So now you that have a killer resume, the job offers are going to start flowing in…right?
Despite the large amount of work behind it, creating a great resume is only half the battle. Now it’s time to get it in front of the people that can actually give you an interview to jobs that you want.
In this guide (which is almost over), we’re not going to get into in-depth tactics of finding job availabilities, but there are a few really important parts of applying online that concern your resume.
ATS: The Enemy
An ATS, also known as applicant tracking system, can single-handedly lower your success rate of getting interviews by a significant amount if you don’t take it into effect.
When you submit your resume into an ATS, it is stored in a database. Hiring managers or recruiters can then search the database for certain keywords, dates or other criteria to filter out resumes they are not interested in. If your resume doesn’t have the right keywords, you may be looked over even if you are a great candidate.
Optimizing for an ATS
What makes the problem even more difficult is that there are many different types of ATSs. Older ones simply look for repetition of a keyword searched, while new ones are able to take into account the context they are used in.
For example, if a recruiter searched for “Java” to find java programmers, the ATS would also look for other relevant terms around like “developer” and “application”. Luckily, if you followed the steps in the earlier sections of this guide, you probably already have extremely relevant keywords all over the place.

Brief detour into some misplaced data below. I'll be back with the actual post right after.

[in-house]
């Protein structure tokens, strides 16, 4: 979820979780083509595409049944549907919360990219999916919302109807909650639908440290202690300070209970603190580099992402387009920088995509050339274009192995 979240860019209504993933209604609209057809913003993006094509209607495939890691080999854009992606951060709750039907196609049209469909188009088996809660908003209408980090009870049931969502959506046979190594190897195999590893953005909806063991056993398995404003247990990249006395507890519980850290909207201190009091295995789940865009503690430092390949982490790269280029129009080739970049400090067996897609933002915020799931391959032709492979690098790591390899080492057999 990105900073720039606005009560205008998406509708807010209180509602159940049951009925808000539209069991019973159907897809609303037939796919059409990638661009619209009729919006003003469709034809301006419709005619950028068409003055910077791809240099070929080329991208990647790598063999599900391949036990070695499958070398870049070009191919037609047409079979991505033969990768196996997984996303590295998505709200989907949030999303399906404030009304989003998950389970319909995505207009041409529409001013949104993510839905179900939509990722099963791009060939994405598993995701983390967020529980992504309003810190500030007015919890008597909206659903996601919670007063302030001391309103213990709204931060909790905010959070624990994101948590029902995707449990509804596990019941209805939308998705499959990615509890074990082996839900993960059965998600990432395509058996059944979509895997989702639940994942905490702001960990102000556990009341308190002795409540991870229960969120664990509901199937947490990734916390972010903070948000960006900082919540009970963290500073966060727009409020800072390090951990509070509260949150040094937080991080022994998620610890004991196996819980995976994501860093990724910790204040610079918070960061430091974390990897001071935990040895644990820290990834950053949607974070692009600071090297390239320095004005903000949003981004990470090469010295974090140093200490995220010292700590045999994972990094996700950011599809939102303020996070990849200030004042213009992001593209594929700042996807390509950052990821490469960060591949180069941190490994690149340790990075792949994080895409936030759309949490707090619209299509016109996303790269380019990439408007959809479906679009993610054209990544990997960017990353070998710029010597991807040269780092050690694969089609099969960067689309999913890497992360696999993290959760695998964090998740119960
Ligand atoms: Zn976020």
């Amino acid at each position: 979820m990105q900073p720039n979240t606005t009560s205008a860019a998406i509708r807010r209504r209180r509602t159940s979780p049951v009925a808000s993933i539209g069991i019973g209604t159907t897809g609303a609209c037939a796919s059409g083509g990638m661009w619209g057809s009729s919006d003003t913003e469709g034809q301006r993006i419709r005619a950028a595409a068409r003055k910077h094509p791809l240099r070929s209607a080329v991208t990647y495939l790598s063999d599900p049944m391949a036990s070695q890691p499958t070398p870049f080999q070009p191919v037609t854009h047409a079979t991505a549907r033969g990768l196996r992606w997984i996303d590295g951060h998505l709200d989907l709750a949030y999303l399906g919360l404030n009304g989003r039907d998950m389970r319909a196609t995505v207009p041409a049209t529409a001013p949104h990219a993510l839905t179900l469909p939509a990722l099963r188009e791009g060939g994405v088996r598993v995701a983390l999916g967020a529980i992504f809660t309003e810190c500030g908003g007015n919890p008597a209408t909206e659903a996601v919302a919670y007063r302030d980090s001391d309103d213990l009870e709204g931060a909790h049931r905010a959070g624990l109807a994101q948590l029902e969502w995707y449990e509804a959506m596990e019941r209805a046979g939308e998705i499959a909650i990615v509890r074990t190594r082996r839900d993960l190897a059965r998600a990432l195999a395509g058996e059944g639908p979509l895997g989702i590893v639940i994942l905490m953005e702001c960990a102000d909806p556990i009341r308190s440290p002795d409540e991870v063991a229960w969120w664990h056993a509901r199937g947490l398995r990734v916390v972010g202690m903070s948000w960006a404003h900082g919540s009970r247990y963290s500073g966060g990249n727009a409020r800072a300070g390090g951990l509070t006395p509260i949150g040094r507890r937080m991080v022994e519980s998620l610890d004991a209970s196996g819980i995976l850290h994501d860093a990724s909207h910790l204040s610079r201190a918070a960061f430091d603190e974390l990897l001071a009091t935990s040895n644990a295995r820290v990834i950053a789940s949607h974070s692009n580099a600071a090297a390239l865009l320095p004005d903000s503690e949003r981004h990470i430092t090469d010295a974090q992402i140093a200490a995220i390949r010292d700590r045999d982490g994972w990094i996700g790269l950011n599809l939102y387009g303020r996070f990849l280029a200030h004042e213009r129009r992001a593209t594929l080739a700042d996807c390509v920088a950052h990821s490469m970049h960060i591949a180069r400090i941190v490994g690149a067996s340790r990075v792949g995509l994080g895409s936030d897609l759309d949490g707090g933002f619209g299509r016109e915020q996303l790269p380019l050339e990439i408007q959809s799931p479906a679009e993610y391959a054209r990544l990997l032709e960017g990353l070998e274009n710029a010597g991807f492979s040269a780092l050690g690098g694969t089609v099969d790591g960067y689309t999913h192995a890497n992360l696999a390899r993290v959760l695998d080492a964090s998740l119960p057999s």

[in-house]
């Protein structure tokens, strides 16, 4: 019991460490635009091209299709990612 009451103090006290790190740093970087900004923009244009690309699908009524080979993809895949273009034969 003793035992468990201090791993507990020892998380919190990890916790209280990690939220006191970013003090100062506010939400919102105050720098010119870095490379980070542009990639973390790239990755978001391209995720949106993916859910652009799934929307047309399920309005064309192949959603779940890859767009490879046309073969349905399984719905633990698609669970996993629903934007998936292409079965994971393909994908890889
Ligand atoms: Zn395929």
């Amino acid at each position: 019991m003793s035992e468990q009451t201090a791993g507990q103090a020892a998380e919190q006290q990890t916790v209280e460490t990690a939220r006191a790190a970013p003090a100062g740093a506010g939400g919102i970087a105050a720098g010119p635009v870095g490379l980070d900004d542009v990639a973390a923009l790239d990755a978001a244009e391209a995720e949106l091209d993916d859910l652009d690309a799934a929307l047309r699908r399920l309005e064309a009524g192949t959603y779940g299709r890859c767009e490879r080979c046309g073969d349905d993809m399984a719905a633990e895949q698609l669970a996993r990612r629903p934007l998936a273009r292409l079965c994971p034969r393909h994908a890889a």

Here’s a neat little website that will tell you what the most common words that are used on resumes in the tech industry.
Now while we can’t optimize perfectly for every ATS out there, the goal is to optimize for the majority of them. Here are some general best practices that you should employ:
- Use terms from the job description: Try to include as many industry-relevant terms from the description as possible without going overboard. Most times this simply means switching out certain terms that you originally used with similar words in the description. A great little tool for comparing your resume to the job description is jobscan.co
- Use popular fonts: Universal fonts are picked up the most accurately by the ATS. We already talked about some above, like Arial or Trebuchet. Sizes 10-12 are recommended for body text.
- Avoid weird characters: It’s rare to see someone use uncommon characters on their resume, but if you did, get rid of it. Most ATSs won’t be able to read them properly.
- Avoid images and fancy borders: Extra lines and images often give older ATSs trouble. This is one of the main reasons it was recommended in the earlier section to avoid making a complicated design for most jobs.
Bringing it All Together: Making a Great Resume
Now that we’ve gone through everything you need to know about making a great resume, let’s put together a finished product. I’ve gone ahead and pulled the following job description from a simple search on Monster.com, and will craft a resume for this position.
Now it’s time to create a resume that incorporates the most important parts of the job description and relates them to the applicant’s skills.
Here’s what we end up with, a final polished resume that incorporates all the advice in this guide:
Wrapping it Up
That’s It! Wasn’t That Easy?
By now you probably appreciate the level of effort that goes into making a great resume. This is the end of this guide, now it’s time to apply the information in it if you haven’t started to already!